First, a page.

Cryptocurrency has driven a digital armored truck through the gaps in the U.S. financial regulation regime—and SEC Chairman Gary Gensler made plain in his speech to the Aspen Security Forum Aug. 3 that he has had enough. Gensler feels the mostly unregulated $1.6 trillion cryptocurrency market needs strong oversight and, unsurprisingly, sees the agency he leads as the one to do it.
In his speech, Gensler spoke about five regulatory problems he sees with crypto and the new legal powers he is seeking from Congress to monitor crypto exchanges. His ultimate goal is to bring an end to the industry’s current Wild West environment.
Cryptocurrency is a form of private money that is exchanged without any intermediary, such as a central or commercial bank. Because there is no intermediary, there are no intermediary regulations. The absence of an institutional role for control over cryptocurrencies has permitted significant abuses. Cryptocurrencies present issues of ransomware, money laundering, tax evasion, and other crimes precisely because they are unregulated. Many crypto investors have been victimized by the promoters of fraudulent digital tokens and by hackers stealing digital assets. Some fraudsters have been prosecuted, and the SEC claims it has never lost a crypto case thus far. Even so, problems remain widespread in this nascent industry where the lure of quick, astronomical returns amid a turbulent market often override individual investors’ better judgment.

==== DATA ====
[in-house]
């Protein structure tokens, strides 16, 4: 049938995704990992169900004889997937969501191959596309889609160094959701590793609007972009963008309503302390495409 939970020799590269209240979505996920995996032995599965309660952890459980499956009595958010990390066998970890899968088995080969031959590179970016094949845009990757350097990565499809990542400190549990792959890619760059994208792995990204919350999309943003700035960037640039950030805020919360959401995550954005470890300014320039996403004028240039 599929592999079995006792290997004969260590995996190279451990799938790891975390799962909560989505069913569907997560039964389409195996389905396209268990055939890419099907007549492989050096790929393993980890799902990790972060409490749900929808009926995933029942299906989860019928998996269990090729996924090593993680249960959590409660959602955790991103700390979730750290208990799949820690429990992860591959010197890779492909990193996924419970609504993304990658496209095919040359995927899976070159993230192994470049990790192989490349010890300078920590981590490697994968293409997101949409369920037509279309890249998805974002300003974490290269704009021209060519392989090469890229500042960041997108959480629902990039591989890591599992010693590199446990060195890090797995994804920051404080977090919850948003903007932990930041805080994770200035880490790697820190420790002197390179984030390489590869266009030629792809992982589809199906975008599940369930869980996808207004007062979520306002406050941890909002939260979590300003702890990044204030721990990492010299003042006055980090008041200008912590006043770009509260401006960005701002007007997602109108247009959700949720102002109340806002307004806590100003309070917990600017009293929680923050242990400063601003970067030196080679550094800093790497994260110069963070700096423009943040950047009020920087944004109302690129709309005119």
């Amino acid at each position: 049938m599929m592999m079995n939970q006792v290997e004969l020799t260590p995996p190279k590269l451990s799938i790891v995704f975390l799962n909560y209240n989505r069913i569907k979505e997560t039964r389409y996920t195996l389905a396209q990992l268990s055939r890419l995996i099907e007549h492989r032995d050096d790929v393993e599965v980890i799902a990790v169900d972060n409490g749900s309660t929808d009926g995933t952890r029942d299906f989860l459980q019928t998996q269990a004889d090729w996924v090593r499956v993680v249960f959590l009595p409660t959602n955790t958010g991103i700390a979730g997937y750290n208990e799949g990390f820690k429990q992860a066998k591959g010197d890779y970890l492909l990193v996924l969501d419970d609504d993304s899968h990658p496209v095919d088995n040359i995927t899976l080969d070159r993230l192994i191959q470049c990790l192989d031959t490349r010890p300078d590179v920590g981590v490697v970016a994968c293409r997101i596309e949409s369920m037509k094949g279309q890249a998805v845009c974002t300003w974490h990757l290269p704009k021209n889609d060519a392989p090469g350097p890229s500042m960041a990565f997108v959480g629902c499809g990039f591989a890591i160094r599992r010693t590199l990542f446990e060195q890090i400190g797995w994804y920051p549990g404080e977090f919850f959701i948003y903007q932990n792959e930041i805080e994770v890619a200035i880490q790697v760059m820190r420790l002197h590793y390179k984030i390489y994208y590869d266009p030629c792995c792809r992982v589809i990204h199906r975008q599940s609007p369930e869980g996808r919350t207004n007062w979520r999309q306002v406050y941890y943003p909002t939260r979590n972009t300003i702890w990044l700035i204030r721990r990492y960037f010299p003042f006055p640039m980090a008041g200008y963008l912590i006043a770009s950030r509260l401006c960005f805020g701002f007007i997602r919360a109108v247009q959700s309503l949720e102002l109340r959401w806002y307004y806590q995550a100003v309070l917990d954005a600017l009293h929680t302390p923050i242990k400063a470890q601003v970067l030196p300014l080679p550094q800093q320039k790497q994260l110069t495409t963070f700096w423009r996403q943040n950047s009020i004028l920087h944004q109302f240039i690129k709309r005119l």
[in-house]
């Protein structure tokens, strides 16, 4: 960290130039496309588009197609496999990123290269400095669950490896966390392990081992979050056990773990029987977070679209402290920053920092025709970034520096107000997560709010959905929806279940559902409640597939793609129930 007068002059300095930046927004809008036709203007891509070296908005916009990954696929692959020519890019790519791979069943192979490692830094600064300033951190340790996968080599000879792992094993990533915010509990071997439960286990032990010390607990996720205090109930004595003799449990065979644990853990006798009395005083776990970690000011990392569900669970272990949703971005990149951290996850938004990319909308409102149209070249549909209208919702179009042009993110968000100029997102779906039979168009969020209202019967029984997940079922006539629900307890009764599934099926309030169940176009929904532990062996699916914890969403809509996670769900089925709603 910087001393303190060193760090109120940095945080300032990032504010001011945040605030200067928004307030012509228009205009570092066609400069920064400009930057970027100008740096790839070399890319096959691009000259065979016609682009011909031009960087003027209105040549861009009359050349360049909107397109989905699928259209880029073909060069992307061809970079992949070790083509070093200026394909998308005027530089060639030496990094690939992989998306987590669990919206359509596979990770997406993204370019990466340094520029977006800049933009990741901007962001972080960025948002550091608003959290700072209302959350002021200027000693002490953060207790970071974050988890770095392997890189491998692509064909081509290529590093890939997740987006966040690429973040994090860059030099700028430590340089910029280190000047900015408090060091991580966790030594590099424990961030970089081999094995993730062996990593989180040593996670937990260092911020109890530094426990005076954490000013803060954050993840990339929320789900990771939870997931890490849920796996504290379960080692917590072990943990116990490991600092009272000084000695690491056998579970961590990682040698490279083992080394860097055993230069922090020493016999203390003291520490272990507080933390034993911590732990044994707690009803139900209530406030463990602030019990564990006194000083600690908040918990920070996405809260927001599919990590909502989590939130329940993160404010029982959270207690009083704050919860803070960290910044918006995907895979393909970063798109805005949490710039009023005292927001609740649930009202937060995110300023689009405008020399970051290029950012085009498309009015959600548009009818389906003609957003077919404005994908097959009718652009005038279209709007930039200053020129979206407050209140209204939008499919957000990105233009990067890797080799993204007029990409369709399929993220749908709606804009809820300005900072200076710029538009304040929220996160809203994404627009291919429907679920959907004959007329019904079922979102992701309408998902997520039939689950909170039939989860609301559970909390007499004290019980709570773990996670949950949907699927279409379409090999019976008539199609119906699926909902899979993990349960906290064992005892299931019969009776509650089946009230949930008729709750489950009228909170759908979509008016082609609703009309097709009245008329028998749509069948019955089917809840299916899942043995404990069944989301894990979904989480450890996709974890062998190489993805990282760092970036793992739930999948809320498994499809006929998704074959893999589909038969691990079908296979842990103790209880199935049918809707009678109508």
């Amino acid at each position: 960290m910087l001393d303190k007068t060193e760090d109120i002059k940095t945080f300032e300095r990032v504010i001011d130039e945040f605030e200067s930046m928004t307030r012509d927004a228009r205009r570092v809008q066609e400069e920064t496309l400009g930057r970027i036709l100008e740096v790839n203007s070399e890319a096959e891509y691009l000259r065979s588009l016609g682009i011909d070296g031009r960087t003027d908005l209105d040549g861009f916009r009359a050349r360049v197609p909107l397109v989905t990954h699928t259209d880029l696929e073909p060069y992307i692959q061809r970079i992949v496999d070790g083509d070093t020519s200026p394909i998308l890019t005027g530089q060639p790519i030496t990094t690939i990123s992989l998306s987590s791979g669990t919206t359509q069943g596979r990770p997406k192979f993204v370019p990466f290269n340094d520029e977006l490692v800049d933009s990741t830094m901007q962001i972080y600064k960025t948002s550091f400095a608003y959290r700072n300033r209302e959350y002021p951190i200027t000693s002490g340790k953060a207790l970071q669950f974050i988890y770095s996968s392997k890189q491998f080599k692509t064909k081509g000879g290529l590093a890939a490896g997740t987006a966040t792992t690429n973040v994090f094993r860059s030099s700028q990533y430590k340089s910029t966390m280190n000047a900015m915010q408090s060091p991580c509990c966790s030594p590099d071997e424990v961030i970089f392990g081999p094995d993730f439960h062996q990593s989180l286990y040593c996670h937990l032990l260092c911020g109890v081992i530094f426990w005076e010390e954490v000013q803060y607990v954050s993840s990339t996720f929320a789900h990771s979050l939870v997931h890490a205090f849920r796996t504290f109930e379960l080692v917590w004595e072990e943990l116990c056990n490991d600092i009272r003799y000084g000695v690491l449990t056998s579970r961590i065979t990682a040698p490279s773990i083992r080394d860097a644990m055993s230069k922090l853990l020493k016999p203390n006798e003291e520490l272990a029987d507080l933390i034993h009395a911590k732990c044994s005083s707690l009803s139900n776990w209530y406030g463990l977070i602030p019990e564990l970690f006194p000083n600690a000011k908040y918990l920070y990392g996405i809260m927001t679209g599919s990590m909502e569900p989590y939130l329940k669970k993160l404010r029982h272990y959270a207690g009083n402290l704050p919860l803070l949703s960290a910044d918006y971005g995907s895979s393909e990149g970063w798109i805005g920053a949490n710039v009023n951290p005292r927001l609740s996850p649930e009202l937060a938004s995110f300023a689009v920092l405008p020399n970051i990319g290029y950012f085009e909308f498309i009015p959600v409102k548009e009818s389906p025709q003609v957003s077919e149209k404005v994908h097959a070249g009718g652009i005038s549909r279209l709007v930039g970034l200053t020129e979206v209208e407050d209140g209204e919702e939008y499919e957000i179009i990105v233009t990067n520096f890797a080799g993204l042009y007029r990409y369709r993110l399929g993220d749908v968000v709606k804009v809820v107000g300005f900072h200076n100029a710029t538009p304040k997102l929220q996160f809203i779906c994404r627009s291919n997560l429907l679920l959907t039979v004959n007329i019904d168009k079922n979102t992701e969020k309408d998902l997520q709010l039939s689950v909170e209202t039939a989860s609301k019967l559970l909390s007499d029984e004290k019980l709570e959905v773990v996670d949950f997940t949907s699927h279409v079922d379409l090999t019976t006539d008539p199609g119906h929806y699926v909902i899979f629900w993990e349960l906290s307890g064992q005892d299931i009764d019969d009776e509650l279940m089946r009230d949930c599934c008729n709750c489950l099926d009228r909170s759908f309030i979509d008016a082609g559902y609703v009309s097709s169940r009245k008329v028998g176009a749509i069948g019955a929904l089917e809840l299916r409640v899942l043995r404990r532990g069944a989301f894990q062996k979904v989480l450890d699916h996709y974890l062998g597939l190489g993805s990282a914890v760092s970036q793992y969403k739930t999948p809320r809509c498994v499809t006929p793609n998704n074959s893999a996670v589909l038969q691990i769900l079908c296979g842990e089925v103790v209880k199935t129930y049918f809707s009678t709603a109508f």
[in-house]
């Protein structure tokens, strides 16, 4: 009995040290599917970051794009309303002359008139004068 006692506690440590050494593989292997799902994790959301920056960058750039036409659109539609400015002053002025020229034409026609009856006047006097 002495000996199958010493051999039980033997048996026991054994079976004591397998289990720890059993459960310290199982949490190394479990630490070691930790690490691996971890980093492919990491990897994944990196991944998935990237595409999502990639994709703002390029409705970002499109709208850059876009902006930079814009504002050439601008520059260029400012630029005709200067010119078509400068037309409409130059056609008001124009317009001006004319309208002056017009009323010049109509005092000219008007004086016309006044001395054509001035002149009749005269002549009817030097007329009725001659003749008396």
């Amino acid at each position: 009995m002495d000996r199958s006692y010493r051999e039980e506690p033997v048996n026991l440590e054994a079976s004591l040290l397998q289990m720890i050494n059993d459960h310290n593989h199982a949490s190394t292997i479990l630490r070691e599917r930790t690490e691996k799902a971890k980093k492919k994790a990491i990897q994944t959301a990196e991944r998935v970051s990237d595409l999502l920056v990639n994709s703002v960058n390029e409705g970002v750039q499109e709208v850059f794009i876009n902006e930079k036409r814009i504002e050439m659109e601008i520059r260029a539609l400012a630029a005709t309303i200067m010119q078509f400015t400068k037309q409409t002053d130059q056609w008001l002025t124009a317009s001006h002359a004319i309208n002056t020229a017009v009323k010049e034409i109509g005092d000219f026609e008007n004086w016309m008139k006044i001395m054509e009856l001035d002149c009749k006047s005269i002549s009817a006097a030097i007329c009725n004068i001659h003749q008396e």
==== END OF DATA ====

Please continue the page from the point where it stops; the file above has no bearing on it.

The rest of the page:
Crypto Presents 5 Significant Public Policy Issues
The value of cryptocurriences has been prone to wild swings, such as Bitcoin dropping 31% the morning of May 19, only to rally 33% in the afternoon. Despite this roller-coaster market, Gensler is not looking to drive out investor speculation; rather, his goal is to protect investors from fraud and price manipulation. In a recent speech before the Aspen Security Forum, Gensler presented what he views as the five most significant public policy (regulatory) issues presented by cryptocurrencies.
1. Digital tokens offered and sold as securities
The problem of cryptocurrencies being created and financed in contravention of the securities laws has fueled the SEC’s most significant digital assets enforcement efforts to date. The U.S. Supreme Court’s Howey Test for what is an investment contract (i.e., a security regulated by the SEC) remains good law—and many crypto assets appear to meet this test. Any digital token that qualifies as a security under Howey must either be registered or qualify for a registration exemption.
2. Crypto trading platforms
Decentralized finance platforms present the most vexing problem for Gensler and the SEC. Simply put, the SEC largely lacks the legal authority to regulate these trading platforms. Most DeFi platforms allow trading in 50 or more different tokens, 24 hours a day, seven days a week. Some traded tokens may be securities, while the SEC has publicly declared that other tokens, such as Bitcoin and Ethereum, are sufficiently decentralized so as to avoid coverage. If the traded or lent assets are securities, under U.S. law, those securities must either first be registered with the SEC or meet an exemption from registration, regardless of the trading platform’s location.
3. Stable value coins